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TOPIC: Voltage discrepancy

Voltage discrepancy 06 Dec 2009 09:51 #49


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I am troubleshooting my 1978 928 ignition system and have reached the point where I am checking and comparing the voltage at the ignition control unit plug Terminal 15 with the battery voltage. Shop manual trouble shooting says these voltages should be the same. My battery reads 12.03 volts while the ignition cotrol unit plug 15 reads 11.83 volts is this significant enough to warrant futher readings back to the ignition switch to determine where the voltage drop is occurring? Manual says they shoul be the SAME not an acceptable range. Any comments are greatly appreciated. Best, Greg
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Voltage discrepancy 07 Dec 2009 20:52 #51

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I don't have the answer, trying to find someone who can help.
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Voltage discrepancy 08 Dec 2009 13:25 #52


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Just to clarify, are we talking about a total ignition failure that you're troubleshooting for? If so, I don't believe your findings would explain a "no spark" fault because your ecu is being energized.
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Voltage discrepancy 09 Dec 2009 15:28 #53


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KilnRed,
Thanks for your reply. I thought 11.8 volts should be sufficient but wasn't absolutely sure because I've had an intermittent no spark/no start problem for awhile. I continue to work my way through it and the car started again as I troubleshooted it again. It's a real pain in the neck and too difficult to explain in writing --lots of troubleshooting over the years without uncovering the problem only to have the car start and run again for 6mos or so and then not start again. I'd like to discuss on the telephone if possible or convenient for you if you have some experience regarding the ignition system. If you don't have the time or interest that's fine. My tel # is 212 360 1295 if you call and don't reach me please leave a convenient date/ time for me to call back. Thanks again for your helpful response. Best regards, Greg
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Voltage discrepancy 09 Dec 2009 17:04 #54


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The ignition on your car is identical to mine, though, it is an '84. The most common fault for a no spark condition on our cars is the infamous "green wire." Have you inspected it or are you aware of the wire that I'm referencing?
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Voltage discrepancy 09 Dec 2009 21:22 #55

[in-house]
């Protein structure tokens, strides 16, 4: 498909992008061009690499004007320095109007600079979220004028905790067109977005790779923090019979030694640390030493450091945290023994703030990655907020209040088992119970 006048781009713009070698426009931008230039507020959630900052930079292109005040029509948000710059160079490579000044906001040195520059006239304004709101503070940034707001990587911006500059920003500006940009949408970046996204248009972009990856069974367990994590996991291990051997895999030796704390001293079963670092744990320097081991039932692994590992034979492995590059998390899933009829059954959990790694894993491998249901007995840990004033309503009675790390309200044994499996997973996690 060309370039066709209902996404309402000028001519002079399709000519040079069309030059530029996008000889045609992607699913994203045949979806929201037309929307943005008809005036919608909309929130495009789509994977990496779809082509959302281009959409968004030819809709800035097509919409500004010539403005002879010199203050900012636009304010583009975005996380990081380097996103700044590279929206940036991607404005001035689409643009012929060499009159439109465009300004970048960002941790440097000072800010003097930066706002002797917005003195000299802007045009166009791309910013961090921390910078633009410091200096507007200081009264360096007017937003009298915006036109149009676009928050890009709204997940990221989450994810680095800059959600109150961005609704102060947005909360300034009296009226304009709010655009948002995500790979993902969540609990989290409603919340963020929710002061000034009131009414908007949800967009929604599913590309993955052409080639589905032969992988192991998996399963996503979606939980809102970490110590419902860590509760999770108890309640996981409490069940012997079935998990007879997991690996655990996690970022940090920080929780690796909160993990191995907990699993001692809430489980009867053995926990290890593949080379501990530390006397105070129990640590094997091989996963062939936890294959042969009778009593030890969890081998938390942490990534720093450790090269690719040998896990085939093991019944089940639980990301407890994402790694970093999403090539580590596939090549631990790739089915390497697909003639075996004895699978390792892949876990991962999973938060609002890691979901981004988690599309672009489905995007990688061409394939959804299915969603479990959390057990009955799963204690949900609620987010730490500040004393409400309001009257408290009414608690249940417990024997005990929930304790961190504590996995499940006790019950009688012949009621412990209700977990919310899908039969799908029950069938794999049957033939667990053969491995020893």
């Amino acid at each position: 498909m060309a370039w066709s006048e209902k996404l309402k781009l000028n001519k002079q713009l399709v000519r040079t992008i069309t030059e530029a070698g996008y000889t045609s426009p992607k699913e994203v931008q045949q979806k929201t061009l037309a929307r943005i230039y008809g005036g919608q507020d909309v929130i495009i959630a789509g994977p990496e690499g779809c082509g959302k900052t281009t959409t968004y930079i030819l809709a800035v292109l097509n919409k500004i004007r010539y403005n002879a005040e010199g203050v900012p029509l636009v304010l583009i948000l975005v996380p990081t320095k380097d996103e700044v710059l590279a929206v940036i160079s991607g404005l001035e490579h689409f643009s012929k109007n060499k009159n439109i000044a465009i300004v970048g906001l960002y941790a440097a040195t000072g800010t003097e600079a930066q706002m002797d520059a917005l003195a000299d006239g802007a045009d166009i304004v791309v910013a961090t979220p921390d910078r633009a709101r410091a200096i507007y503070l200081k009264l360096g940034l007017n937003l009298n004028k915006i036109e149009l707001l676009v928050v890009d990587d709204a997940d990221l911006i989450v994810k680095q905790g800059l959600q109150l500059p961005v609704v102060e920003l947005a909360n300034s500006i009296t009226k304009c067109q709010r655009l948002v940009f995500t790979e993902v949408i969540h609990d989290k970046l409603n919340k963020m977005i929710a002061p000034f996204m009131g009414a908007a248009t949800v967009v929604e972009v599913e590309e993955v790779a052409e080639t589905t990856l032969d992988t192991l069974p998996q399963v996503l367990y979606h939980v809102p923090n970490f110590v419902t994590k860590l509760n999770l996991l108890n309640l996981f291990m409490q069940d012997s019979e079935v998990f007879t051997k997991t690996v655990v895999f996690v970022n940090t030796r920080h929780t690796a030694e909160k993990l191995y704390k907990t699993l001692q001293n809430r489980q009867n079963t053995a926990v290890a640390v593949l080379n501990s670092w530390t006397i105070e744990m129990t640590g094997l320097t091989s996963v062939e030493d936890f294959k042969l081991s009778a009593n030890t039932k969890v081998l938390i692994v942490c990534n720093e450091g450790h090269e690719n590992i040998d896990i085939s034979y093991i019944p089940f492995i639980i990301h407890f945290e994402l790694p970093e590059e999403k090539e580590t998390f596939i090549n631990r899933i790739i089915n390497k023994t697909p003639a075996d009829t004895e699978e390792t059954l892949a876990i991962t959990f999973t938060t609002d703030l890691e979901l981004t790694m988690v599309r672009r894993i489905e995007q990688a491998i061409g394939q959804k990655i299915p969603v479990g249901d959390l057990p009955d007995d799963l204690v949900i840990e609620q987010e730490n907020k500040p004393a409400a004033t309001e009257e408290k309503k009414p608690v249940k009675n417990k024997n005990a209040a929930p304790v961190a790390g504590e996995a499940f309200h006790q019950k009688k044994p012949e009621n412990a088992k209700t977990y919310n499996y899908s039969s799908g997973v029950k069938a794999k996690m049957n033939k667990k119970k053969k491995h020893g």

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Yes I have addressed that--replaced green wire more than once only to have problem return again months later. I have ordered from 928 intl an ignition switch . My problem seems to have the ignition switch as the common denominator. Hopefully that will solve it.
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Voltage discrepancy 11 Dec 2009 17:14 #58


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So you're saying that replacing the green wire fixed the problem before? The ignition switch most likely isn't you're issue judging from what you've said here in this thread. Like I said, your ecu is being energized.

More often that not, an ignition switch failure is very obvious because most or all circuits it's responsible for supplying power to are effected. A good example of this would be having a working radio while the vehicle is started, but no radio power when the ignition key is turned to the auxiliary position.

Have you had your coil checked? Perhaps you have a bad connection to it or your flywheel position sensor? Any number of things could be creating your intermittent spark condition. My advice would be to continue investigating step-by-step with the help of your workshop manual's troubleshooting guide. It's a far more efficient and cost effective way to fix your car.
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Voltage discrepancy 22 Dec 2009 15:19 #59


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vze2jshn;50 wrote:
I am troubleshooting my 1978 928 ignition system and have reached the point where I am checking and comparing the voltage at the ignition control unit plug Terminal 15 with the battery voltage. Shop manual trouble shooting says these voltages should be the same. My battery reads 12.03 volts while the ignition cotrol unit plug 15 reads 11.83 volts is this significant enough to warrant futher readings back to the ignition switch to determine where the voltage drop is occurring? Manual says they shoul be the SAME not an acceptable range. Any comments are greatly appreciated. Best, Greg
Well I would say 11.83v is absolutley sufficient to start the car... if its really there...

I say this because its only when you are trying to crank that matters - not just with the ignition on. 12.03v is very low for the battery anyway - I suspect you need to charge it.

20mV is also a big drop on that wire... I'd wonder what that voltage is when cranking - if its below 7-8V you have a problem - maybe there is excess resistance in the circuit.

so:

1. Charge or replace the battery until you get 12.6 or more steady state
2. Check the final stage voltage while cranking

Alan
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